The megadeal announced Monday between Pfizer and Allergan will create one of the world's largest drugmakers.

It is also the clearest sign yet that the Obama administration's efforts to rein in companies that renounce their U.S. citizenship in order to secure a lower tax rate are not likely to be enough to end the practice.

The deal between the pharmaceutical giants is being structured as an "inversion." Under such deals, an U.S. firm merges with a foreign company in order to move its headquarters to a country with a lower tax rate.

In this case, Allergan, which is based in Dublin, is buying Pfizer and the combined company will operate from Ireland. The deal -- the largest inversion on record -- is expected to lower the combined company's tax rate from about 25 percent to 17 percent to 18 percent.

While inversion have been around for decades, they have become more common in recent years and drawn the ire of many in Congress. The Pfizer-Allergan deal is likely to re-ignite the debate about how best to curb the practice, which experts have said diverts billions in tax revenue from U.S. coffers.

"This only further underscores the arcane, anti-competitive nature of the U.S. tax code," Senate Finance Committee Chairman Orrin Hatch (R-Utah) said in a statement.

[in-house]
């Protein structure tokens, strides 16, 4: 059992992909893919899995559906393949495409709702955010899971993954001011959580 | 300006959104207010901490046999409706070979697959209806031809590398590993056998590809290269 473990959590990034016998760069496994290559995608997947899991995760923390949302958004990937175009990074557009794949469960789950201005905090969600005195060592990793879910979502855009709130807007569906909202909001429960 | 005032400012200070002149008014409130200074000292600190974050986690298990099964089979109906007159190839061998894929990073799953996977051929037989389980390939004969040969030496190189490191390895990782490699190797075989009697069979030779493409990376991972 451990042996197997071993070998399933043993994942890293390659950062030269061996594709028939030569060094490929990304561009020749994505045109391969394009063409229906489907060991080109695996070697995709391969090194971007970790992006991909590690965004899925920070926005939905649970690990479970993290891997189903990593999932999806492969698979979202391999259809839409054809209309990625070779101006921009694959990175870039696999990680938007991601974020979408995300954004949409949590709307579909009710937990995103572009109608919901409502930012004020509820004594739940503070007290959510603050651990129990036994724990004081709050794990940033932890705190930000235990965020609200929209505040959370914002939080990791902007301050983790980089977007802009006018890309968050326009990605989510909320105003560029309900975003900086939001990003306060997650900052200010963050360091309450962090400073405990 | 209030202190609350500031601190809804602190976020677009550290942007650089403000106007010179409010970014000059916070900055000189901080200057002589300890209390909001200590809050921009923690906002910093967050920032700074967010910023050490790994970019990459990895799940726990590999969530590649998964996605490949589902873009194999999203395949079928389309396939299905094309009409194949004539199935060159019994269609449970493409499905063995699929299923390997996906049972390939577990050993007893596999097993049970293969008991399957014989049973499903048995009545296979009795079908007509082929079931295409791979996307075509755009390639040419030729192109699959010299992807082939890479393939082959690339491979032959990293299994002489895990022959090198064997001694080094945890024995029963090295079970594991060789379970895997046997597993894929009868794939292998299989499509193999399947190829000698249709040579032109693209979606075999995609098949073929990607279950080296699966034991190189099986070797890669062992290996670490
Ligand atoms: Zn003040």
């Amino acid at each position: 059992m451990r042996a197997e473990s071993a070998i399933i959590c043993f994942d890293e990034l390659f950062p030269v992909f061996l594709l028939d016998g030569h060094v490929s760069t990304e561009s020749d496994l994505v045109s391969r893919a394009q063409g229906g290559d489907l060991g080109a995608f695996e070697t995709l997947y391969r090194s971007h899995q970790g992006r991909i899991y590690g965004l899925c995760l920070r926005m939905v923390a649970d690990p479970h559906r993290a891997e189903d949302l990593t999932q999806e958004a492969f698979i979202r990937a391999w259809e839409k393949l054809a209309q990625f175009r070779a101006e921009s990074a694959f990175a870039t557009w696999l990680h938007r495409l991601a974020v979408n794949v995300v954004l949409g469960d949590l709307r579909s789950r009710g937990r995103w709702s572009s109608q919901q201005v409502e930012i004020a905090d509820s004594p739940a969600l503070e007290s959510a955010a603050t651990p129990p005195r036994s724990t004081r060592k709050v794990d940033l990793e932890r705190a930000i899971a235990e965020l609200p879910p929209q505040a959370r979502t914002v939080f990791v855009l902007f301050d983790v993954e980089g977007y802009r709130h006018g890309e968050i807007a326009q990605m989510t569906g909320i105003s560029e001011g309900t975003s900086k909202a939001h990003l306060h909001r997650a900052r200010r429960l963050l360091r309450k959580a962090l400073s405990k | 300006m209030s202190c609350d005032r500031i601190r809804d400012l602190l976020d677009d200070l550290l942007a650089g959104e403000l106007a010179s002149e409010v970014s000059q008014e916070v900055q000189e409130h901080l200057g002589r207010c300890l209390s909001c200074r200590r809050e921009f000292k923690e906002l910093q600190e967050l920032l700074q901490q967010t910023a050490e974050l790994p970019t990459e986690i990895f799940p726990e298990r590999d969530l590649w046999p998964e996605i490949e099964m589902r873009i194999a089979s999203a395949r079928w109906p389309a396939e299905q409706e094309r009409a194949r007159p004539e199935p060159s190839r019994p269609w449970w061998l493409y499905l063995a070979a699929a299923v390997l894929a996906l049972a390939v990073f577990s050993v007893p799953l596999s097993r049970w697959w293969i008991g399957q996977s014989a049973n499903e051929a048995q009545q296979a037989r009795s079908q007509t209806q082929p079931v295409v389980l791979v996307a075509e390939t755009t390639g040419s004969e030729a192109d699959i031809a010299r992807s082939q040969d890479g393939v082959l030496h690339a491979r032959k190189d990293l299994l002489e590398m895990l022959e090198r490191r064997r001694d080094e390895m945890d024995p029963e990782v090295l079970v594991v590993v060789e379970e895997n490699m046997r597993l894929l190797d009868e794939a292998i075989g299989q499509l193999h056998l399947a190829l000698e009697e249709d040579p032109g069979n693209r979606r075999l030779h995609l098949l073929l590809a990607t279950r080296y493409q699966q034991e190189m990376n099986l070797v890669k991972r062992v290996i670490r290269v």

"Short of a tax overhaul that will make it easier for American companies to invest and create more jobs at home," he added, "Washington ought to work together to explore viable policy-driven, apolitical solutions that will effectively combat inversions."

Last year, the Obama administration unveiled a plan to crack down on such transactions by making them less profitable. The rules made it more difficult for firms to bring cash earned abroad back to the United States tax-free, dampening one of the major benefits of such deals.

The rules prompted some companies to reconsider planned deals. Drug maker AbbVie, for example, called off a deal to buy Shire, its Irish competitor, last year.

And last week, the Treasury Department announced new measures to address the issue. Under these rules, it would be harder for a U.S. company to move its headquarters to a country where it has little business.

"Our actions can only slow the pace of these transactions. Only legislation can decisively stop them," Treasury Secretary Jacob J. Lew said in a conference call last week. "There is only so much Treasury can do to prevent these tax-avoidance transactions."

Pfizer and Allergan were able to sidestep the Treasury Department's new rules by structuring their deal as a reverse-merger. Allergan is technically buying Pfizer even though it is a much smaller company, but Pfizer is expected to the lead the combined company.

"Treasury is trying to hold back the tide with a broom, but that is an unfair position into which to put Treasury. The U.S. Congress owns the tax code," said Edward D. Kleinbard, a law professor at the University of Southern California Gould School of Law, and former chief of staff of the U.S. Congress's Joint Committee on Taxation.

"What is going on here is a dereliction of duty by Congress, and Treasury is doing the best it can in an impossible situation."